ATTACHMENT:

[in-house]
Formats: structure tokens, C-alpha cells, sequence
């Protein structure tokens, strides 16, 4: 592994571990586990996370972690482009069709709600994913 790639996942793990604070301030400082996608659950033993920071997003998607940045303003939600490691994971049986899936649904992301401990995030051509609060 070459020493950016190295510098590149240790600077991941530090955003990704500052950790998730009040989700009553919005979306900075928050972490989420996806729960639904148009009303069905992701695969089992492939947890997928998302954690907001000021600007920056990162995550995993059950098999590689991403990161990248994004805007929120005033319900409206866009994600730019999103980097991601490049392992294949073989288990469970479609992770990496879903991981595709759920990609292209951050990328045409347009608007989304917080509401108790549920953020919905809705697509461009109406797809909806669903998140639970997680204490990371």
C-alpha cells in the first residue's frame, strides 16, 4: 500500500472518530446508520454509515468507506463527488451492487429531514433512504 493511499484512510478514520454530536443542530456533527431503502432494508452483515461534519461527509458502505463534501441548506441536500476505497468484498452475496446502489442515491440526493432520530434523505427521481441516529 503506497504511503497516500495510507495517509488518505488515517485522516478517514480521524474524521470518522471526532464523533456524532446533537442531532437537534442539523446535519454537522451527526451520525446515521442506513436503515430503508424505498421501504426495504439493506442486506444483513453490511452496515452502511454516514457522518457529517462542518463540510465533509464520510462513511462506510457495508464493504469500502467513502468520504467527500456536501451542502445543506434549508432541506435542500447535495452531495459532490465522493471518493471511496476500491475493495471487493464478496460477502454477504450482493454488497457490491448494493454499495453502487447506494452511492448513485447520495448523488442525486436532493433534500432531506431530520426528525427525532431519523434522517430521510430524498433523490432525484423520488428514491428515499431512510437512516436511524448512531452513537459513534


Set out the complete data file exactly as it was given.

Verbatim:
[in-house]
Formats: structure tokens, C-alpha cells, sequence
């Protein structure tokens, strides 16, 4: 592994571990586990996370972690482009069709709600994913 790639996942793990604070301030400082996608659950033993920071997003998607940045303003939600490691994971049986899936649904992301401990995030051509609060 070459020493950016190295510098590149240790600077991941530090955003990704500052950790998730009040989700009553919005979306900075928050972490989420996806729960639904148009009303069905992701695969089992492939947890997928998302954690907001000021600007920056990162995550995993059950098999590689991403990161990248994004805007929120005033319900409206866009994600730019999103980097991601490049392992294949073989288990469970479609992770990496879903991981595709759920990609292209951050990328045409347009608007989304917080509401108790549920953020919905809705697509461009109406797809909806669903998140639970997680204490990371």
C-alpha cells in the first residue's frame, strides 16, 4: 500500500472518530446508520454509515468507506463527488451492487429531514433512504 493511499484512510478514520454530536443542530456533527431503502432494508452483515461534519461527509458502505463534501441548506441536500476505497468484498452475496446502489442515491440526493432520530434523505427521481441516529 503506497504511503497516500495510507495517509488518505488515517485522516478517514480521524474524521470518522471526532464523533456524532446533537442531532437537534442539523446535519454537522451527526451520525446515521442506513436503515430503508424505498421501504426495504439493506442486506444483513453490511452496515452502511454516514457522518457529517462542518463540510465533509464520510462513511462506510457495508464493504469500502467513502468520504467527500456536501451542502445543506434549508432541506435542500447535495452531495459532490465522493471518493471511496476500491475493495471487493464478496460477502454477504450482493454488497457490491448494493454499495453502487447506494452511492448513485447520495448523488442525486436532493433534500432531506431530520426528525427525532431519523434522517430521510430524498433523490432525484423520488428514491428515499431512510437512516436511524448512531452513537459513534